But, on the other side, it’s part of the reason we have AAM so we can find solutions and support when the things do occur…

    I’m not going to watch more of the show though. If I wanna see appalling behaviour I’ll go outside…(our town is facing a local lockdown due to people not behaving and hoo boy do some want to protest about it!)

    1. Richard Hershberger*

      Sure, but this isn’t to say that it isn’t scripted. No one would suggest that The Office wasn’t scripted.

  18. Richard Hershberger*

    I gave up on reality television a decade back. It is in no sense “reality.” At best it is the producers creating a narrative through selective editing. At worst, the people shown on camera are following directions from the producers. It is not quite scripted, but it is more improv following standard cues than it is real interactions. At that point we have effectively a scripted show, but with amateur dialogue and acting. Some people enjoy this, but I find it tiresome.

    1. MissDisplaced*

      I do think the people on the show are “acting” and over-dramatizing what’s happening. BUT I did work in entertainment in LA and some workplaces are pretty crazy there. Like things that would not be acceptable in any other type of big corporate environment are accepted in The Biz.

    2. Amorette Allison*

      This. Even bland things like “House Hunters,” the people appearing are told to argue about things to increase the drama. I haven’t seen the show and wouldn’t watch it unless I was paid — and very well at that — but it sounds about as fake as “reality” can be.

      1. AP*

        They aren’t even house hunting on House Hunters. It’s completely staged with couples that have already purchased their new home prior to taping the show.

  19. high school teacher*

    I’ve been reading so much Ask a Manager that whenever I’m consuming entertainment involving a workplace, I think “what would Alison say about this.” On the weekend post, Alison recommended the book Luster which I happen to be reading right now, and during some of the interactions at her workplace (in the novel) I thought about Ask a Manager! I binged all of Selling Sunset in a couple days, and I kept thinking what Alison would have to say about their workplace LOL. Alison, if you’re reading this, thanks for all that you do and thanks for engaging with the workplace issues in pop culture. I wish I could add a giant grinning emoji right here!

    1. Wintermute*

      Funny you mention it. I just got the audiobook for American Psycho, and since the prototype for Bateman was a New York real estate agent, this entire post reminded me a little bit of that, especially with the talk of wild outfits (seriously, look up some of the outfits they’re described as wearing from 80s vintage catalogs, they looked utterly ludicrous at times) and backbiting and sniping behavior (though, hopefully, no literal sniping).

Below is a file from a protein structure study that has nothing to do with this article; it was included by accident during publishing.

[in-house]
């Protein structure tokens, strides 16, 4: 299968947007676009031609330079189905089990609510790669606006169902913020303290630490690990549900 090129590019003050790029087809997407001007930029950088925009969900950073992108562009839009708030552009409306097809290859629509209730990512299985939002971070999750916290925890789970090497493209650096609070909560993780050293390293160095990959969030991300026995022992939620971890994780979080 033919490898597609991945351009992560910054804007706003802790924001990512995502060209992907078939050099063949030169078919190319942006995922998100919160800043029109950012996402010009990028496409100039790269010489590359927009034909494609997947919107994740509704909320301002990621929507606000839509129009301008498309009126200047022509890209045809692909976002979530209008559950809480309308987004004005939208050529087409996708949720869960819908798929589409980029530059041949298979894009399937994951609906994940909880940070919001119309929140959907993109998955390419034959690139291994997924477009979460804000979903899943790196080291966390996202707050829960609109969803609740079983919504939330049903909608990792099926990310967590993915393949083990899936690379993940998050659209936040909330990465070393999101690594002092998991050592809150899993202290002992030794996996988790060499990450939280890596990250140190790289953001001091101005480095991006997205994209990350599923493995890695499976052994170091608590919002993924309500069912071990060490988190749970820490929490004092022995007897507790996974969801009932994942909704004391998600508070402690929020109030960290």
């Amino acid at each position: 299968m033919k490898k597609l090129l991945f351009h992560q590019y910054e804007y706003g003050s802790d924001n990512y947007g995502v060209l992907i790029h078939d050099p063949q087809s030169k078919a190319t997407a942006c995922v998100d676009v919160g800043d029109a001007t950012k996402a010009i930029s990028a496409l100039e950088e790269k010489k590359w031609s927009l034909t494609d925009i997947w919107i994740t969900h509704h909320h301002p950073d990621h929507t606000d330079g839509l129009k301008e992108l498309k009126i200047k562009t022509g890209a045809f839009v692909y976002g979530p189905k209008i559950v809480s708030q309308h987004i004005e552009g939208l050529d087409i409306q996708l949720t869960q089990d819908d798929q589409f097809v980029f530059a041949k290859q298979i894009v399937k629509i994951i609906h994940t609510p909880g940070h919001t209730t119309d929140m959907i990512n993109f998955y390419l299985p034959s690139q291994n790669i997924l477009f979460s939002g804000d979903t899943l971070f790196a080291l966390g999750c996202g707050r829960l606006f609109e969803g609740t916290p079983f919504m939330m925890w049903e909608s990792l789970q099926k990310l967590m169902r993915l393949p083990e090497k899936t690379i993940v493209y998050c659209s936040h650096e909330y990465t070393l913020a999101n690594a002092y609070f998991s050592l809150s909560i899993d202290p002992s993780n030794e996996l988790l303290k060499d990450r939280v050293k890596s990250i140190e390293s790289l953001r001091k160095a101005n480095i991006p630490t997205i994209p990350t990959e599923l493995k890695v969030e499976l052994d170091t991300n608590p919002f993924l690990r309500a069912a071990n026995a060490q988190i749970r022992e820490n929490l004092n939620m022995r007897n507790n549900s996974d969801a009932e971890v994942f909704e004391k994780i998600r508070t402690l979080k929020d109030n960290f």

There’s a lot of petty office drama, fights over business cards, who has better haircuts, and whether the red snapper pizza is ‘brittle’ in that book, in fact the violence doesn’t show up until over five hours into the audiobook, until then it’s all rich people being awful to each other.

      1. Elizabeth West*

        That whole book is a satire about the artificial lifestyles and ridiculousness of the people in question. I mean, there’s a scene where Patrick Bateman just blurts out something like “I nailed someone’s face to the wall” and his friends just go right on jabbering about which poser restaurant they should go to.

        1. Wintermute*

          I love that running gag, every time he says outright he’s a killer and wants to hurt someone either the music is too loud and they can’t hear, or he is misinterpreted (“murders and executions” is heard as “mergers and acquisitions” etc). My favorite running gag, though, is that they keep mistaking each other for other people and no one corrects anyone– they’re totally interchangeable units.

          Even though it doesn’t show up until the latter third, the extreme violence is SO extreme I hesitate to recommend it to anyone, if only because I don’t want them wondering what the heck kind of person I am, but you’re right you could almost cut those chapters out entirely and it would remain a biting satire on that kind of corporate culture and of the lifestyles of the upper class in New York in the yuppie era.

  20. bunniferous*

    Ahem. I have not watched this show so take this for what it is worth: Real estate agents for the most part are NOT really employees. We do have to hang our license at a particular office but we are considered independent contractors. I do understand some workplaces have team concepts, etc but basically we are a bunch of cats that are hard to herd. Now it could be this show has a lot of admin and transaction coordinators or folks who do punch a time clock, I don’t know since I have not watched it.
    All I know is that no one tells me when or where I have to work even tho I do work for my boss in a specific category. No one tells me what to do or how to do it except the government entity that gives us the listings I work with. I have to follow certain ethics for my designation (which are all commonsense and basic decency and fairness) but yeah, I am not really an employee.